Brown University is a private Ivy League research university in Providence, Rhode Island.
Founded in 1764 prior to American independence from the British Empire as the College in the English Colony of Rhode Island and Providence Plantations, Brown is the third oldest institution of higher education in New England and seventh oldest in the United States.The university consists of The College, Graduate School, Alpert Medical School, the School of Engineering, and the Brown University School of Public Health.
Brown's international programs are organized through the Watson Institute for International Studies.
Brown was the first college in America to accept students regardless of religious affiliation. Brown accepts 8.6% of undergraduate applicants, placing it among the world's most selective universities. The New Curriculum, instituted in 1969, eliminated distribution requirements and allows any course to be taken on a satisfactory/no credit basis. In addition, there are no pluses or minuses in the letter grading system. The school has the oldest undergraduate engineering program in the Ivy League (1847). Pembroke College, Brown's women's college, merged with the university in 1971. While Brown is considered a small research university with 713 full-time faculty and 1,947 graduate students, five of its professors and two of its alumni have been honored as Nobel Laureates. The faculty added 100 new professors in the past 10 years under the Boldly Brown campaign.
Completed concentrations of undergraduates by area are Social Sciences (42%), Humanities (26%), Life Sciences (17%), and the Physical Sciences (14%).Brown's main campus is located on College Hill on the East Side of Providence. Several of the buildings on the Brown campus from its founding 18th century period through the 20th century offer fine representation of the Georgian style of American colonial era architecture.The university's 37 varsity athletic teams are known as the Brown Bears. The school colors are seal brown, cardinal red, and white. Brown's mascot is the bear, which dates back to 1904. The costumed mascot named "Bruno" frequently makes appearances at athletic games. People associated with the University are known as Brunonians.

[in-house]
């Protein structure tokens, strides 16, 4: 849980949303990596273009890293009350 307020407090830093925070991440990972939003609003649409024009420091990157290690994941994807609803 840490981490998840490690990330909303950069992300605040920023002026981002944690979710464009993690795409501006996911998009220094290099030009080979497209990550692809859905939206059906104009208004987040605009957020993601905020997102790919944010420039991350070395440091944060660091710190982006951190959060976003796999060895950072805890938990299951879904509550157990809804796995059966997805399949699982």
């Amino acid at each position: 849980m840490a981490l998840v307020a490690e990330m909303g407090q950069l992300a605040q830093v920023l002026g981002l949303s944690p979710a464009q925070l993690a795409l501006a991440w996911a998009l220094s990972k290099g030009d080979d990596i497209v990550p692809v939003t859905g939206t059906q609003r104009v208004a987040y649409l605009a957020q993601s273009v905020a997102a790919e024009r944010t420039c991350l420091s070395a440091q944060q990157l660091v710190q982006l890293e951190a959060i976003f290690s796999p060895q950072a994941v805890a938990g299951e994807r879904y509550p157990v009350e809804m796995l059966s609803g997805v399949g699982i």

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Undergraduate Diploma, Postgraduate Diploma, Postgraduate Advanced Diplomas
The student should have:
Brown is a member of the National Collegiate Athletic Association (NCAA) Division I Ivy League athletic conference. It sponsors 37 varsity intercollegiate teams. Its athletic programs have been featured in the College Sports Honor Roll as one of the top 20 athletic programs in the country according to U.S. News & World Report. Brown Women's Rowing Team has won 6 national titles in the last 12 years, the Men's Rowing Team perennially finishes in the top 5 in the nation and swept the Eastern Sprints in 2009. Brown Football's reemergence, and its surge in northeast college popularity generally, is credited to its historic 1976 Ivy League championship team, which was Brown's first Ivy League Football Champions. The 1976 "Magnificent Andersons," so named for its coach, John Anderson, was 8–1, tying it with Yale, which the 1976 Brown team defeated head to head that year, and included an ABC Sports televised football game, defeating Harvard 16–14. Since the 1976 football championship season, Brown Football has won three Ivy League championships under the most successful coach in its history, Phil Estes: 1999, 2005, and 2008. Brown's Men's Soccer program is consistently ranked in the top 25 and has won 18 Ivy League titles overall, including 8 of the last 12. Recent graduates play professionally in Major League Soccer and overseas. The Men's Lacrosse team also has a long and storied history, and more recently the program has again attained national rankings and exposure. In 2007, Brown won its first Ivy League baseball championship in school history. Brown's Varsity Equestrian team won the Ivy League Championships for the past two years in a row, and has consistently performed extremely well within the team's zone and region. Brown also features several competitive intercollegiate club sports, including Sailing, Ultimate, and Women's Rugby teams. In 2000 and 2005, the Men's Club Ultimate Frisbee team, Brownian Motion, won the National Championships.